At times of dramatic change in a nation’s history, fear and anxiety can become pervasive and overwhelming. Troubling visions of authoritarianism or chaos, of political persecution, and even civil war disturb our waking thoughts and nightly dreams. It can be emotionally, almost physically, paralyzing.
As Mark Twain allegedly quipped, "history doesn’t repeat itself, but it often rhymes." Looking for those historical rhymes can provide perspective at times of disquiet, such as this. This may be particularly true for younger members of our attentive public, who have not lived through, and emerged safely from, some of the dark periods we have experienced as a country.
America’s 241 years of nationhood have been tumultuous. Events have repeatedly challenged the viability of our democracy. Here are just a few.
The Civil War: An estimated 650,000 Americans died during this conflict—the equivalent of 1 in 43 citizens, or more than 7 million souls if it had been fought today.
The Great Depression: Unemployment reached 25 percent (compared to 10 percent at the height of the Great Recession of 2007–2009). Economic pain gave rise to extremist movements. Communism and fascism both had large followings in the United States, as they did in Europe.
World War II: Unlike any war fought since, this one constituted a truly mortal threat to the future of Western civilization. From 1939 to 1942, the allies suffered repeated defeats at the hands of fascist forces. Nevertheless, except for the shameful internment of Japanese Americans, our democratic institutions continued to function, with regular elections and the rule of law.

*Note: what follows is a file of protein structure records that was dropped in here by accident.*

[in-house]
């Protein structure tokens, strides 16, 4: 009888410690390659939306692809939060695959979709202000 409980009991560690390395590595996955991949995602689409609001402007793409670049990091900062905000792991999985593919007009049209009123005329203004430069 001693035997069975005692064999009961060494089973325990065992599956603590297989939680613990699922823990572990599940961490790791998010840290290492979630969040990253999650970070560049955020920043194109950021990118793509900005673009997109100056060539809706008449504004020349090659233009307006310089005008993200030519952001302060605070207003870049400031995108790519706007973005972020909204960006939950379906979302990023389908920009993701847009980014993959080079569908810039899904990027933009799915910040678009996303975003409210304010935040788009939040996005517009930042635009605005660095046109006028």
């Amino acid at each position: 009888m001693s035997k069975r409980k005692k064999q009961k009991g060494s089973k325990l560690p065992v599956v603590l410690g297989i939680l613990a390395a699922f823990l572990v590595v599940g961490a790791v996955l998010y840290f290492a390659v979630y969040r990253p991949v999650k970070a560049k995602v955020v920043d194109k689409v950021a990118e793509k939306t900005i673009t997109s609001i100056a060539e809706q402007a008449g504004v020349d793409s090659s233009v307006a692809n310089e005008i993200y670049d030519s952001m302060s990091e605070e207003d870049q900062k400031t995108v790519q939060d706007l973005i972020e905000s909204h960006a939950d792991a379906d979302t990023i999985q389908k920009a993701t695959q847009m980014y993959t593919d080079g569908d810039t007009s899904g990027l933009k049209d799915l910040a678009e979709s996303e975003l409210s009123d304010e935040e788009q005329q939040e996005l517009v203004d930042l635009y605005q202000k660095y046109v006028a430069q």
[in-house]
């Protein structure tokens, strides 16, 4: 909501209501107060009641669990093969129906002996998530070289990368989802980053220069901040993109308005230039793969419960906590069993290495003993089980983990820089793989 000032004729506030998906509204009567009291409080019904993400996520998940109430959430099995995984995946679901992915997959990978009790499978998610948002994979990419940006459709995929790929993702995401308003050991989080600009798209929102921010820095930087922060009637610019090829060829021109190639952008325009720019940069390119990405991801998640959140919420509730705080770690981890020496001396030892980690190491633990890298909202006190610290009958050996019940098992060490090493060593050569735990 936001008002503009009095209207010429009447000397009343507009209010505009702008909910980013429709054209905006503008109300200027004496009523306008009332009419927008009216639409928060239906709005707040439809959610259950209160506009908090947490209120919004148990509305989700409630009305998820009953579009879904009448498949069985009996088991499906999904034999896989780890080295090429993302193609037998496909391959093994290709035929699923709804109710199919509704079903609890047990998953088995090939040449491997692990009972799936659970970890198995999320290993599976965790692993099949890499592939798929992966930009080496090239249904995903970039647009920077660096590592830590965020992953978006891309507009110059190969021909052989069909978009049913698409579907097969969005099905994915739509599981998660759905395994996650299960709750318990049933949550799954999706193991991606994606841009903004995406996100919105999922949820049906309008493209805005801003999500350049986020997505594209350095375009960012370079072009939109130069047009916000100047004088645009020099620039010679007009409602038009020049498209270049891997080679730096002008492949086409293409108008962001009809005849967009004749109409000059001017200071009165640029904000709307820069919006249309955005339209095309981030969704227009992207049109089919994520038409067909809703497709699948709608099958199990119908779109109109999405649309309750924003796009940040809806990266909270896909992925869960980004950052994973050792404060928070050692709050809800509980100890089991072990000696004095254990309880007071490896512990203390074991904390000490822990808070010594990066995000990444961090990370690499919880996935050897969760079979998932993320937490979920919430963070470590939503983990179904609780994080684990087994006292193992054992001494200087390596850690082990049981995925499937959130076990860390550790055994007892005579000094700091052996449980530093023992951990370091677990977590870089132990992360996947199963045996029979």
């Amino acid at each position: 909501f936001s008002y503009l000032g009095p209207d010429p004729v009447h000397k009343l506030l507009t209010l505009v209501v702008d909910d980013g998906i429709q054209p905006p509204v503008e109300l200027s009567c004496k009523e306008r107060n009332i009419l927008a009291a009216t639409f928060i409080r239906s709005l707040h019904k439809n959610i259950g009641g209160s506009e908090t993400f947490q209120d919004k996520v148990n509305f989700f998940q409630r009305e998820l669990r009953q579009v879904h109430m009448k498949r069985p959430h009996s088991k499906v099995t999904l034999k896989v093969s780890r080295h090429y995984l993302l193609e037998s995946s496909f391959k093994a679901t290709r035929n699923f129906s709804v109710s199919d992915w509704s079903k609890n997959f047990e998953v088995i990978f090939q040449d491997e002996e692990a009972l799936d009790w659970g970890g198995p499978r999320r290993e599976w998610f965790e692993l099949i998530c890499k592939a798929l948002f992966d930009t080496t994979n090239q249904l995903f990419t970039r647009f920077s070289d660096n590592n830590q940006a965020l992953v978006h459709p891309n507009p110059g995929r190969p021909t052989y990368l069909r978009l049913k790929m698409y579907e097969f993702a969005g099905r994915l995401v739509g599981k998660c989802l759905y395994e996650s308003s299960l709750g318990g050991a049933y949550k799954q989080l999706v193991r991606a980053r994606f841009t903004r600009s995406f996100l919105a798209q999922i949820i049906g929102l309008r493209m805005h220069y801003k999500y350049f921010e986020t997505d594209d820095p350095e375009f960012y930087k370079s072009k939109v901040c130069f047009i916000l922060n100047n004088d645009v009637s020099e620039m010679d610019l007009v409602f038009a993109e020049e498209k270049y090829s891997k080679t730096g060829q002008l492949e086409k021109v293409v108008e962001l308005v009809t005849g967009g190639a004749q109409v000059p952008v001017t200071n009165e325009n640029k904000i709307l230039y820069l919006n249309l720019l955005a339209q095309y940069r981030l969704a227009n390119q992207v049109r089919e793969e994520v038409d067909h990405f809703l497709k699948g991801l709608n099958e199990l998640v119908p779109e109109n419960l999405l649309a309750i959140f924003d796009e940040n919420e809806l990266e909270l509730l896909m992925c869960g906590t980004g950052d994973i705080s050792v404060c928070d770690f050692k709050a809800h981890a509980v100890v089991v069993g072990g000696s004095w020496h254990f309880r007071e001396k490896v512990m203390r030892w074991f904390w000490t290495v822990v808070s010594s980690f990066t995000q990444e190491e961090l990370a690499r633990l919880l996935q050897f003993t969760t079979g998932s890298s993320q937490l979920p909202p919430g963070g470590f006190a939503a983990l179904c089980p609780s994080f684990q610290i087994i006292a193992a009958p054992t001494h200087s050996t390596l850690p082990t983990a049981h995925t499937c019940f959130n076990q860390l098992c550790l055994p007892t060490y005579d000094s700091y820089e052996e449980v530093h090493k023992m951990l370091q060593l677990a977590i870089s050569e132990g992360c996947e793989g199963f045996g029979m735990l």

1968: The nation witnessed the assassinations of Martin Luther King, Jr., and Robert F. Kennedy. Riots destroyed vast swaths of American cities, where federal troops and armored personnel carriers patrolled the streets.
1970: As anger at the Vietnam War raged, Ohio National Guard members shot and killed four student demonstrators and wounded nine at Kent State University. Strikes shut down many universities around the United States.
1973–74: A rogue White House burgled the offices of the opposing party. The U.S. president then ordered the crime’s cover up. The media, Congress, and the judiciary combined to force his resignation.
Varied as these events were, they show how frequently crises test our democracy, and how resilient it has proven over time. They also show how important it is for defenders of our freedoms to remain vigilant. No civilization—no matter how mighty or seemingly stable—is invulnerable. All decline and pass eventually from the scene. Only the values and courage of a free citizenry and its leaders assure that we will continue to confront and rise to the challenges that we will inevitably encounter.
A critical role in preserving our values and our institutions falls to nongovernmental organizations that constitute our civil society. These institutions include our churches, synagogues, and mosques, our universities, and our many charitable and philanthropic organizations. The Commonwealth Fund is one of these. As an endowed philanthropy, The Commonwealth Fund has for 99 years enjoyed the extraordinary privilege of economic independence. Currently, the Fund is dedicated to creating a high performance health system in the United States. In pursuit of that goal, it will continue to provide an independent, nonpartisan, and objective view of our health care system, and of the events and developments that may affect the health and health care of Americans.